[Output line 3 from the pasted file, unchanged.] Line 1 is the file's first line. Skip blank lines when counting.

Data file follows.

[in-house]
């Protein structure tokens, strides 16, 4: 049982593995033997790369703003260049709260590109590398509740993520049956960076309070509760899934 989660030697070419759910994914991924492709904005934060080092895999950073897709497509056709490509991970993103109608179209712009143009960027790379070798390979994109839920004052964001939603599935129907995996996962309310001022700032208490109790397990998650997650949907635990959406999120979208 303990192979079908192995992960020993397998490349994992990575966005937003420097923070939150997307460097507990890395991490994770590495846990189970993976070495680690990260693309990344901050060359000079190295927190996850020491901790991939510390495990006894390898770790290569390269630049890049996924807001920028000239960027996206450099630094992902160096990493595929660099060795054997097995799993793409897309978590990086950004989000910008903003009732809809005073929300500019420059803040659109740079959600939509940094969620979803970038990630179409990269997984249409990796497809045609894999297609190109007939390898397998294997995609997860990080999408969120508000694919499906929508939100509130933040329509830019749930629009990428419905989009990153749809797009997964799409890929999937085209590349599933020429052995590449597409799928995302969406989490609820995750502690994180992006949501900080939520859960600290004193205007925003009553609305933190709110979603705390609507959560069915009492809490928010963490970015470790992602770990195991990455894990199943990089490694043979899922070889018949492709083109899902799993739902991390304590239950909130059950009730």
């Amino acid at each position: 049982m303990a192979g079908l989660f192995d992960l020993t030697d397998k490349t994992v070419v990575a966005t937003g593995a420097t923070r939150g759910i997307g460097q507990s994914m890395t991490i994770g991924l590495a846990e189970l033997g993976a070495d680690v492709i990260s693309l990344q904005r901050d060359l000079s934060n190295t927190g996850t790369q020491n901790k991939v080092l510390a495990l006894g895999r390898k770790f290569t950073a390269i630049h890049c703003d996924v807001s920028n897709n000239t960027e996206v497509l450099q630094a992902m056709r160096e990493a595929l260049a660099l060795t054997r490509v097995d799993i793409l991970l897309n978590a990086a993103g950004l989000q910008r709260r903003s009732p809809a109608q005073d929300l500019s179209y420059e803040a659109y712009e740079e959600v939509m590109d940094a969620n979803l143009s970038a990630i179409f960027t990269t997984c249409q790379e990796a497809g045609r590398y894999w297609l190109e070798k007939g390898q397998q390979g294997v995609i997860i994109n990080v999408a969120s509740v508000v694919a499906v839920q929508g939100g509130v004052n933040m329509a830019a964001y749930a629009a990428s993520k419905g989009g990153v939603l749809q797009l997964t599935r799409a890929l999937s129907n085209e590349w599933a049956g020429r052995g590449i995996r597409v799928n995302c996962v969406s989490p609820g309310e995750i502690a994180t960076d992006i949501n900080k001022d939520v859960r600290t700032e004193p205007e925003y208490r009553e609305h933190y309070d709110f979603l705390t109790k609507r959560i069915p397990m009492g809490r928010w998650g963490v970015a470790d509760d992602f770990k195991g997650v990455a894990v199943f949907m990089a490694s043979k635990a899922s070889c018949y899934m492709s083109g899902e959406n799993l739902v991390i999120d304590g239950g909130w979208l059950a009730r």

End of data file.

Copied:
């Amino acid at each position: 049982m303990a192979g079908l989660f192995d992960l020993t030697d397998k490349t994992v070419v990575a966005t937003g593995a420097t923070r939150g759910i997307g460097q507990s994914m890395t991490i994770g991924l590495a846990e189970l033997g993976a070495d680690v492709i990260s693309l990344q904005r901050d060359l000079s934060n190295t927190g996850t790369q020491n901790k991939v080092l510390a495990l006894g895999r390898k770790f290569t950073a390269i630049h890049c703003d996924v807001s920028n897709n000239t960027e996206v497509l450099q630094a992902m056709r160096e990493a595929l260049a660099l060795t054997r490509v097995d799993i793409l991970l897309n978590a990086a993103g950004l989000q910008r709260r903003s009732p809809a109608q005073d929300l500019s179209y420059e803040a659109y712009e740079e959600v939509m590109d940094a969620n979803l143009s970038a990630i179409f960027t990269t997984c249409q790379e990796a497809g045609r590398y894999w297609l190109e070798k007939g390898q397998q390979g294997v995609i997860i994109n990080v999408a969120s509740v508000v694919a499906v839920q929508g939100g509130v004052n933040m329509a830019a964001y749930a629009a990428s993520k419905g989009g990153v939603l749809q797009l997964t599935r799409a890929l999937s129907n085209e590349w599933a049956g020429r052995g590449i995996r597409v799928n995302c996962v969406s989490p609820g309310e995750i502690a994180t960076d992006i949501n900080k001022d939520v859960r600290t700032e004193p205007e925003y208490r009553e609305h933190y309070d709110f979603l705390t109790k609507r959560i069915p397990m009492g809490r928010w998650g963490v970015a470790d509760d992602f770990k195991g997650v990455a894990v199943f949907m990089a490694s043979k635990a899922s070889c018949y899934m492709s083109g899902e959406n799993l739902v991390i999120d304590g239950g909130w979208l059950a009730r």